For millions of consumers the weekly trip to the gas station is starting to feel like a visit to the dentist.
As I write these lines, the average price of gas in the US has hit a record $3.28 per gallon. In 2007, inflation rose by more than 4 percent, due in large part to the increase of energy prices.
According to a recent CNN/Opinion Research Corp. poll, 72 percent of respondents said the increase in gas prices has caused them economic hardship. Sixty-four percent of them said they have had to reduce their car use and 5 percent that they are no longer driving.
But, according to the survey, the effects are expanding to other areas. Thirty-three percent said they have reduced their food and drug expenses because of expensive gas and 57 percent that they are afraid they will have to in the future. Almost half have cut down on their heating and electricity expenses for this reason.
During a recent Sierra Club discussion group with Latinos, one of the sentences most often heard from participants was, “every time I put gas in my car, I get upset.”
Frustration is palpable throughout the country because we all get to pay for the federal government’s incompetence, the car industry’s negligence and the greed of Big Oil, whose profits in the past seven years have topped $100 billion.
To alleviate your frustration and save at the pump, let me give you a few tips:
Drive Smart! When you drive aggressively, you waste gas and put others at risk. Observe the speed limit, avoid rapid acceleration and braking, and maintain a constant speed on the road.
Keep Your Car in Shape. A well-tuned car burns less gasoline. So make sure that you get your oil and air filters changed regularly, and that your tires are always properly inflated.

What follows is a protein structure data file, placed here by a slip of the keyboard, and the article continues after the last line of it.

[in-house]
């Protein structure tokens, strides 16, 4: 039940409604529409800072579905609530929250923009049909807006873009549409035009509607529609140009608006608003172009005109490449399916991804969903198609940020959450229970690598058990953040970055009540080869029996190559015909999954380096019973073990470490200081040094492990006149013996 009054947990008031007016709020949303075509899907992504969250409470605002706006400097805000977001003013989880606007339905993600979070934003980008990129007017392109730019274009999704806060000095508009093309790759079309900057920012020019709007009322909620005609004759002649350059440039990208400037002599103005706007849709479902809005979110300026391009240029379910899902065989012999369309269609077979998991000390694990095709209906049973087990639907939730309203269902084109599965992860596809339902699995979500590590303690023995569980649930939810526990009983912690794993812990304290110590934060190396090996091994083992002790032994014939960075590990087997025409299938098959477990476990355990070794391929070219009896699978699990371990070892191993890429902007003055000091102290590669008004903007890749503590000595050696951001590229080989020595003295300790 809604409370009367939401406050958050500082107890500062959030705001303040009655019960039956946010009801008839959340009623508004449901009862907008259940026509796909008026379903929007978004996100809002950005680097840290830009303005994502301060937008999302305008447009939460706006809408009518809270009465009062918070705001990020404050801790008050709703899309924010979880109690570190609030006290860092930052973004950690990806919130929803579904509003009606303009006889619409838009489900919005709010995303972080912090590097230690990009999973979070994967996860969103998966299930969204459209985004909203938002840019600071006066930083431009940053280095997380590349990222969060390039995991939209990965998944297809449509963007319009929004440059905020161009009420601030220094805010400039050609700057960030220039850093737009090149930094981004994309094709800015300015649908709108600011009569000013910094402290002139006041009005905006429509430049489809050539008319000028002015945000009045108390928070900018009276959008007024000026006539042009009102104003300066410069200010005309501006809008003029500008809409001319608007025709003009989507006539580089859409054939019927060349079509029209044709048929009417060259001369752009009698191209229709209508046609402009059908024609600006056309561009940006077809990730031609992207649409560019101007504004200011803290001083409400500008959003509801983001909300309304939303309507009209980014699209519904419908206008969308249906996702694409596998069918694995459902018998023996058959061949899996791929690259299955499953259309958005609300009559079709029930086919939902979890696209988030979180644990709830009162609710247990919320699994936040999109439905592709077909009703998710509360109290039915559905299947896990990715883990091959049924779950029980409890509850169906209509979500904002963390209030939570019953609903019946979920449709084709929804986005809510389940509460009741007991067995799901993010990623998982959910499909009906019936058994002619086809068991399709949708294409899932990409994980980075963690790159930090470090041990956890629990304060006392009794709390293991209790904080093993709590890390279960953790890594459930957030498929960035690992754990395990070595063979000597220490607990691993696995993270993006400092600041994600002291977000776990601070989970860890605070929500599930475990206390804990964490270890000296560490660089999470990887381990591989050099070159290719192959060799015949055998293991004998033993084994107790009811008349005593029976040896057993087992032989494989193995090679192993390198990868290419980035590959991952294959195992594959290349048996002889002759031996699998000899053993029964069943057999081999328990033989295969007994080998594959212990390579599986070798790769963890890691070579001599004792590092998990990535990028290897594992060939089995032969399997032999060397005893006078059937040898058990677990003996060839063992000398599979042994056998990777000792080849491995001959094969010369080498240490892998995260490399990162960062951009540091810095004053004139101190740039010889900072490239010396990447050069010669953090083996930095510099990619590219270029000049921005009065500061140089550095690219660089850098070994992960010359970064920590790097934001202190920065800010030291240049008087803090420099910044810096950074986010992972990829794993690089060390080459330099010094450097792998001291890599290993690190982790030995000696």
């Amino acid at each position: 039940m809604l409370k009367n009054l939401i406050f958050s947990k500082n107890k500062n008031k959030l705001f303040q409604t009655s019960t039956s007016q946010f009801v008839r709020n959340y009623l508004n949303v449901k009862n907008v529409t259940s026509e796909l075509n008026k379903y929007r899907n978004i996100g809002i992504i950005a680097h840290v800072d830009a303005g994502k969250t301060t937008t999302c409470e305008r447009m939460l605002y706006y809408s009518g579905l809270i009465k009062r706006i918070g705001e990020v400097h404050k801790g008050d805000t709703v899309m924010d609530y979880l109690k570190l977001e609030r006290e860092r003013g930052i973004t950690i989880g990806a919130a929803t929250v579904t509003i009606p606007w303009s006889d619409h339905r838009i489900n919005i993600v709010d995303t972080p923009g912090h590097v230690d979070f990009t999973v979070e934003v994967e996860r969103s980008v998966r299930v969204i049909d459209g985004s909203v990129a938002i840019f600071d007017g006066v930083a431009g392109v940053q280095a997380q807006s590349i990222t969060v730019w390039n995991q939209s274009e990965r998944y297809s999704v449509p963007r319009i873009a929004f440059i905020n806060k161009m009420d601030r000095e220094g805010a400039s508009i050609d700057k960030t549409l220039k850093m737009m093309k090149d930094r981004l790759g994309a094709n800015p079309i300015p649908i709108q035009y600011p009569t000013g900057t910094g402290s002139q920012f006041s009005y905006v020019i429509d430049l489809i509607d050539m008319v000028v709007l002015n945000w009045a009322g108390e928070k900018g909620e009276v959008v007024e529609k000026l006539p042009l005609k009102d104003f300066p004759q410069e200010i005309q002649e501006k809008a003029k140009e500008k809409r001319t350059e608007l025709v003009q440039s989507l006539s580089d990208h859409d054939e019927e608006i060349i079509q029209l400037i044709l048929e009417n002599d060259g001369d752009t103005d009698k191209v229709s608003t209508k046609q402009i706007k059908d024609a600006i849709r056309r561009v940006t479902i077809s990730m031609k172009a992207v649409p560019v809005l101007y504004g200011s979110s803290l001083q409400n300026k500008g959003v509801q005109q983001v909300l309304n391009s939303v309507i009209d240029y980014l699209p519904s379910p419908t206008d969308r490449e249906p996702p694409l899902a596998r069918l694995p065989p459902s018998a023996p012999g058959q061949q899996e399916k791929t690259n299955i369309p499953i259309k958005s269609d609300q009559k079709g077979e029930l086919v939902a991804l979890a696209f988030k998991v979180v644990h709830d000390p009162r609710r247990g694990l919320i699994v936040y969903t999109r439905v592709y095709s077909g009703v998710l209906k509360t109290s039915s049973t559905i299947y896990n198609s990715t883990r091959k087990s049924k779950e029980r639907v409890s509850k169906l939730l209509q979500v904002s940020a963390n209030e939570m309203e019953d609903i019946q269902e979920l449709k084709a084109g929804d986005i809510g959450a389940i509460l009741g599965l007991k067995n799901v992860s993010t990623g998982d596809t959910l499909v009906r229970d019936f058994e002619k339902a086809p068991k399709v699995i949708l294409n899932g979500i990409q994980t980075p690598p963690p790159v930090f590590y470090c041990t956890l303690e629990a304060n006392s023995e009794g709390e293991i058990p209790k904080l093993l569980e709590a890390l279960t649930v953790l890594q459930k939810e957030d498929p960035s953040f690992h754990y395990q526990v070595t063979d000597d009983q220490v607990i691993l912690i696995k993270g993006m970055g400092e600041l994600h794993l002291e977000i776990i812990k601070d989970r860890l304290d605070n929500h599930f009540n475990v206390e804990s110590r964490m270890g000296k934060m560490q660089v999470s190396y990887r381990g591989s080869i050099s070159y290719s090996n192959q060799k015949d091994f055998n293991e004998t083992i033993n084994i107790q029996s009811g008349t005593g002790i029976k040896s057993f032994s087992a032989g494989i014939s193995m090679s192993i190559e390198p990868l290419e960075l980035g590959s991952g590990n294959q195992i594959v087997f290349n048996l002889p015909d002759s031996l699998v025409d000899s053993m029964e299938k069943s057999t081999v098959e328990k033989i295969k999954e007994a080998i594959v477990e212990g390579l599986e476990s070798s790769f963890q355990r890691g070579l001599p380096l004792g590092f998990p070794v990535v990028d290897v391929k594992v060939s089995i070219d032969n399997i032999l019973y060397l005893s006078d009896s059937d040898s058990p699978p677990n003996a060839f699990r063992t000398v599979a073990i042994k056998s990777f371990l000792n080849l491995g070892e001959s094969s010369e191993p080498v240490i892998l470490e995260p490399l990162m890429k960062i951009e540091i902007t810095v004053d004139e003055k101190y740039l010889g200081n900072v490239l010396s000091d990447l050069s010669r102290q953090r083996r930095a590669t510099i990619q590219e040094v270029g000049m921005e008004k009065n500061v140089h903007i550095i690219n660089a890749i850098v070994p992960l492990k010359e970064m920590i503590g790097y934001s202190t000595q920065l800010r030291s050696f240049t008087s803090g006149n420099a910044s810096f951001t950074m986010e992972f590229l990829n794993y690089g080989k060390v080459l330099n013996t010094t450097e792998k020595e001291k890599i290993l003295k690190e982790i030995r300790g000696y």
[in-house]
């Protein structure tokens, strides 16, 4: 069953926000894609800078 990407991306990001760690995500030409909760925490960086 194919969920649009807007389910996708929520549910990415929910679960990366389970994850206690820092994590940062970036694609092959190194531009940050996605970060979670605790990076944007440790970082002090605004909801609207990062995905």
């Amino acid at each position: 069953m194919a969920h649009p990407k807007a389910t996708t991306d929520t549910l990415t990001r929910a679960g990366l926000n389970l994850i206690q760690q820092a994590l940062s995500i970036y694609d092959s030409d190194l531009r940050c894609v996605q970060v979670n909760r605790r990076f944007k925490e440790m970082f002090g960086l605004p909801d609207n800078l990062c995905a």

Change Your Commute. Sitting in rush hour traffic burns gas and gets you nowhere. If possible, adjust your work schedule so that you avoid rush hour traffic. Even better, and if your employer allows it, think about telecommuting.
Carpool. Carpool or use ride-share programs if you can. This might also enable you to shorten the time of your commute by using High Occupancy Vehicle (HOV) lanes.
Use Public Transportation. Look into the public-transportation options in your area, and use them as much as possible.
Go for a Ride or Walk. Rather than drive your car to the corner store or a friend's house, walk or ride your bike there.
The most effective step to save gas, however, is in the hands of the automakers —to raise the efficiency standards for all the cars and light trucks built in the US. The Energy Bill passed in December forces Detroit to increase the efficiency of its vehicles by 40 percent. But this industry possesses the necessary technology to do much more. The following technologies should be present in every vehicle built in the US:
Advanced ignition systems can save up to 25 percent in gas by switching the engine off every time the car is stopped and idling, and restarting it when you put your foot on the gas.
The use of lightweight materials, such as steel, aluminum and plastic, can save up to 30 percent of fuel.
Continuously variable automatic transmissions allows for an infinite number of gear ratios for the most efficient combination of engine speed and wheel speed, saving up to 20 percent of fuel.
High-tech engines, including four-valve cylinders with automatic deactivation, can save an additional 20 percent.
The auto industry and its allies in the White House have opposed all these changes.
Despite this challenge, and thanks to improvements in efficiency in the 1970’s, the rate of traffic fatalities has dropped by 50 percent.
Excuses, and cheap oil, have been exhausted. The Bush administration must abandon its policy of increasing extraction of fossil fuels and commit itself to leading the way to a future of clean, renewable sources of energy that end to our oil addiction.
But, as The New York Times said in a recent editorial, for this to take place, “the nation has to replace the oilmen in the White House.”